How Dave DeSan­dro cre­ated a logo that works in VR for games com­pany RGB Schemes

How Metafizzy – aka de­signer Dave DeSan­dro – cre­ated a logo that works in 3D for VR games com­pany, RGB Schemes

Computer Arts - - Contents - DAVE DESAN­DRO Founder, Metafizzy

THE DE­SIGN BRIEF Ger­ald McAl­lis­ter

RGB Schemes is a video game com­pany de­vel­op­ing vir­tual re­al­ity games, and we’re work­ing on our first ti­tle, which will be out this year. A friend men­tioned Dave DeSan­dro’s web­site to me and I be­gan look­ing through his work. I re­ally en­joyed his de­signs and felt they con­veyed what each com­pany did in­cred­i­bly well. I asked him to de­sign RGB Schemes’ logo, and things fell into place from there.

What I re­ally wanted the logo to con­vey is that this com­pany cre­ates fun ex­pe­ri­ences, not nec­es­sar­ily ‘money pro­duc­ing’ ex­pe­ri­ences. When peo­ple see the logo, I want it to re­mind them how much they en­joyed our games.

Vir­tual re­al­ity is a fairly new field that has many lim­i­ta­tions right now. One of them is lower screen res­o­lu­tions, but the logo needed to be eas­ily view­able in a VR head­set. We needed a logo that could trans­late well into a form that can be used in VR and for the com­pany name to be eas­ily read­able in VR.


Go­ing into the pro­ject, I knew I wanted to de­liver some­thing that would work well in the VR en­vi­ron­ment, even though it was a com­pletely for­eign medium for me to con­sider. RGB stands for red, green and blue, and when you have a dis­tinct, vis­ual name like that, it’s bet­ter not to over­think it. I knew the logo would have to be red, green, and blue, and th­ese colours lend them­selves to screen colour blend­ing. Red and blue over­lap to pro­duce ma­genta. Right off the bat, I knew I wanted to ex­plore that con­cept.

I fo­cus on it­er­a­tion early in my process. A hun­dred con­cepts have to die in or­der for one to live. I’ll start with a ba­sic idea, such as align­ing let­ters, or us­ing cir­cles, then try lots of vari­a­tions. Typ­i­cally, one idea sparks an­other. The best way to get that new idea is to stick

with the process and start do­ing some­thing. The blank page is so in­tim­i­dat­ing. Even when I start with the big­gest cliché I can think of, it helps get the creative juices flow­ing, which even­tu­ally leads to some­thing worth­while.

Nor­mally, I start off with pen­cil and pa­per sketches, but be­cause this brief was par­tic­u­larly based around colour, I opted to go with vec­tors first. This lends it­self to ba­sic geo­met­ric shapes, which ended up com­ing through in the fi­nal logo. I used Il­lus­tra­tor to copy and paste mul­ti­tudes of it­er­a­tions to make a messy col­lage. The use of red, green and blue made for vi­brant, al­most glar­ing vi­su­als, but they were ap­pro­pri­ate for the pro­ject, and helped con­vey the whim­si­cal and fun na­ture of the brand.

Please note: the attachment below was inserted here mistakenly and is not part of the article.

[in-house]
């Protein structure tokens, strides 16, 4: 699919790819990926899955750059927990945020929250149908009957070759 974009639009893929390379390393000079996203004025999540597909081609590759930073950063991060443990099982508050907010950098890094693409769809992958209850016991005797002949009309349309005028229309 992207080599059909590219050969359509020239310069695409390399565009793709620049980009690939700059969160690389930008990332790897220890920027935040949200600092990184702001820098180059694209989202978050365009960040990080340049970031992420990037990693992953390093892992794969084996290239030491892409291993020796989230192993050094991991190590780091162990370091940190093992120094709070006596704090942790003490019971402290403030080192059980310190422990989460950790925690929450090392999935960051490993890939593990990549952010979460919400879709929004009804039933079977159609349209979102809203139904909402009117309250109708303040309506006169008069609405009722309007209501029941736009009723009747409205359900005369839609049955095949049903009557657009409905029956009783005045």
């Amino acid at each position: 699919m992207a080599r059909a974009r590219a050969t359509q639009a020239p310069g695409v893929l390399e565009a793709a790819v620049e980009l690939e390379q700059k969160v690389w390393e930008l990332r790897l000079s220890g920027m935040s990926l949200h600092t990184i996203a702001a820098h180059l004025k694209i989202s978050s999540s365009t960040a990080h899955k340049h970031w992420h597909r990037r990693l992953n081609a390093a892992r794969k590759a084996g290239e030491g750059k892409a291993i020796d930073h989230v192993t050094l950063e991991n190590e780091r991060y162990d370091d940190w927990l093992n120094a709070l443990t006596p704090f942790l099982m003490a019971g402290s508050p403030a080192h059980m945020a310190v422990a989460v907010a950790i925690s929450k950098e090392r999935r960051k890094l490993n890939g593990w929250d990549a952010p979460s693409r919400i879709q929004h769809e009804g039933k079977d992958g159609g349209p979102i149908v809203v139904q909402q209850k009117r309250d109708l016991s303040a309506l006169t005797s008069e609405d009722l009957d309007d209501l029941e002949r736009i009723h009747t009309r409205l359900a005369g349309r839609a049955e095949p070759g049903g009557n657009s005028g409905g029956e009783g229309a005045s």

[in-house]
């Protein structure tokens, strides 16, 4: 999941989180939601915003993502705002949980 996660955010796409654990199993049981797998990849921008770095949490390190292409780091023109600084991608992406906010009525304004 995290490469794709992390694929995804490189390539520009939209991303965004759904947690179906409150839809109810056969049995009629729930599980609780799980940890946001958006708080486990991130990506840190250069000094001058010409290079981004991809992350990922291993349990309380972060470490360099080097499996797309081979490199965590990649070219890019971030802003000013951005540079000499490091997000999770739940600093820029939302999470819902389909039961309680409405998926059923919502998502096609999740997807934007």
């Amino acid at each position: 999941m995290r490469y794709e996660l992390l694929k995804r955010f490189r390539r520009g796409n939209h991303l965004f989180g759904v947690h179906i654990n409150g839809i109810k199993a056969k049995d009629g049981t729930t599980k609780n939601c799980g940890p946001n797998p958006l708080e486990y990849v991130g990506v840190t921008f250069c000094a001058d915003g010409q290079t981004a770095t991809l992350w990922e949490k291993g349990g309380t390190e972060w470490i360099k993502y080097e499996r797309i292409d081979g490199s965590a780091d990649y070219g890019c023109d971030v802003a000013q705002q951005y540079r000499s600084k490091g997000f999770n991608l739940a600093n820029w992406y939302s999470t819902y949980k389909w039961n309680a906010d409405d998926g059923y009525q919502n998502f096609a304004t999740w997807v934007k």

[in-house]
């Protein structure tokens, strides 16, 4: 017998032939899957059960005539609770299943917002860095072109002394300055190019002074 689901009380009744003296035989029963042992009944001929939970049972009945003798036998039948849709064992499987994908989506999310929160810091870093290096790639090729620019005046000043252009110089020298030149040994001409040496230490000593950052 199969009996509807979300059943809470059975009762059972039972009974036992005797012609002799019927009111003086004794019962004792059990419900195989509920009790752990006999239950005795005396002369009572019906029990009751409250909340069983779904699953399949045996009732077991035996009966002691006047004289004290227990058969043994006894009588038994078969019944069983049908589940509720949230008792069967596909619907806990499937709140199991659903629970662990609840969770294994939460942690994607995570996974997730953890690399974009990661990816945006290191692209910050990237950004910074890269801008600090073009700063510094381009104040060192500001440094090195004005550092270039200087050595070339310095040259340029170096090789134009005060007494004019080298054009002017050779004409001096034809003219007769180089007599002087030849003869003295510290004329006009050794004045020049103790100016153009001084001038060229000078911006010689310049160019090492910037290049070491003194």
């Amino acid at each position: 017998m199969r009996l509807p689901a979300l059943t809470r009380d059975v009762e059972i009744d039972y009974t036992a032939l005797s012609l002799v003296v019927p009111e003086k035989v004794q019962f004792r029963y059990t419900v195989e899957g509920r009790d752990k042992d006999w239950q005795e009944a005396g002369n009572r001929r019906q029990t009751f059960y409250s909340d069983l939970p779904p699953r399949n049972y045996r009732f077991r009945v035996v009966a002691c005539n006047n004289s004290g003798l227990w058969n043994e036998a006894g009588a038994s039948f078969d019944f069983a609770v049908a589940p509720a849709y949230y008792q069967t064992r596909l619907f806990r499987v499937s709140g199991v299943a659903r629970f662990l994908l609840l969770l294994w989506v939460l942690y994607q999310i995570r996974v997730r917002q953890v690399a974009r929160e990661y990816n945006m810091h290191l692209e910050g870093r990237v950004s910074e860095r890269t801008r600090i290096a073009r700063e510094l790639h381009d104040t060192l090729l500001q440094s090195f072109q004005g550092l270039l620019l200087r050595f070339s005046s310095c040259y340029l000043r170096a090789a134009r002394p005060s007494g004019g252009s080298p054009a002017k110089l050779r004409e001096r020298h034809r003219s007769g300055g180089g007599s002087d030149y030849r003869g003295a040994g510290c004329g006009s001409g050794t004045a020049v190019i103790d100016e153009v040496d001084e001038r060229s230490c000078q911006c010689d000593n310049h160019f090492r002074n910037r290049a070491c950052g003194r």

One of the trick­i­est ar­eas was the typeface that would be used for the com­pany name. We looked at lots of it­er­a­tions, and some of the orig­i­nal fonts were dif­fi­cult to read in a VR head­set. We ac­tu­ally had to cre­ate a tem­po­rary ap­pli­ca­tion to dis­play some of them and en­sure they were read­able while in vir­tual re­al­ity.

Ini­tially, I wanted the com­pany name to be more prom­i­nent in the logo, in or­der to con­vey

who we are. How­ever, this re­sulted in too much text, and was dif­fi­cult to read in VR. Be­cause of this, we went with the bird con­cept, which happened to be one of the first logo de­signs that Dave sent. Dave was then able to add in some 3D po­si­tions for the let­ters to cre­ate the bird, and every­thing re­ally just fit­ted into place from there.

SPARKS FLY Dave DeSan­dro

Squares are use­ful be­cause they can be lined up in mul­ti­ple ways. I tried out us­ing an iso­met­ric cube ar­range­ment, which is a logo de­sign cliché. By over­lap­ping the shapes, I was able to get those se­condary colours – cyan, yel­low, ma­genta and white. So I was work­ing with two con­ven­tions. The over­lapped let­ters made a nice pin­wheel shape. It was more ab­stract and unique than the cube ar­range­ment, which is re­ally im­por­tant when mak­ing a logo.

Look­ing it over, I saw a lit­tle bird shape, with the cor­ner of the R be­ing a beak, B form­ing a wing, and G giv­ing it a body and tail. Adding the cir­cle for the eye sealed it, so that you see the colour­ful bird first. Af­ter giv­ing it more time, you spot the R,G, B let­ters and how they over­lap.

CON­CLU­SION Ger­ald McAlis­ter

Be­ing able to turn our logo into a 3D ob­ject, while still be­ing fully rep­re­sen­ta­tive of the com­pany, has sparked tons of ideas for how we can utilise this both in our games and through­out our ad­ver­tis­ing. We have some ex­cit­ing ways lined up, and we can’t wait for peo­ple to see how they will be used in our games.

I am in­cred­i­bly im­pressed with how Dave de­signed this logo. When play­ing our first game, I am ex­cited to see the logo boot up every time I test it out. I also re­ally en­joy peo­ple’s re­ac­tions to it, and am ex­cited to pub­licly re­veal the game when it’s ready later this year.

“The bird is ab­stract and unique, and the over­lapped let­ters make a nice pin­wheel shape”

0505 The fi­nal logo when used on screen, with a black back­ground.06 An out­line ver­sion is per­fect for mono­chrome ap­pli­ca­tion.07 RGB Schemes is par­tic­u­larly ex­cited about how the logo can be ma­nip­u­lated and ro­tated in 3D.


Metafizzy is Dave DeSan­dro’s one­man stu­dio. He codes a range of UX prod­ucts for web de­sign­ers, and cre­ates lo­gos di­rectly for clients. His Logo Pizza pro­ject in Oc­to­ber 2016 – 50 lo­gos in 30 days – has pow­ered his logo de­sign busi­ness.


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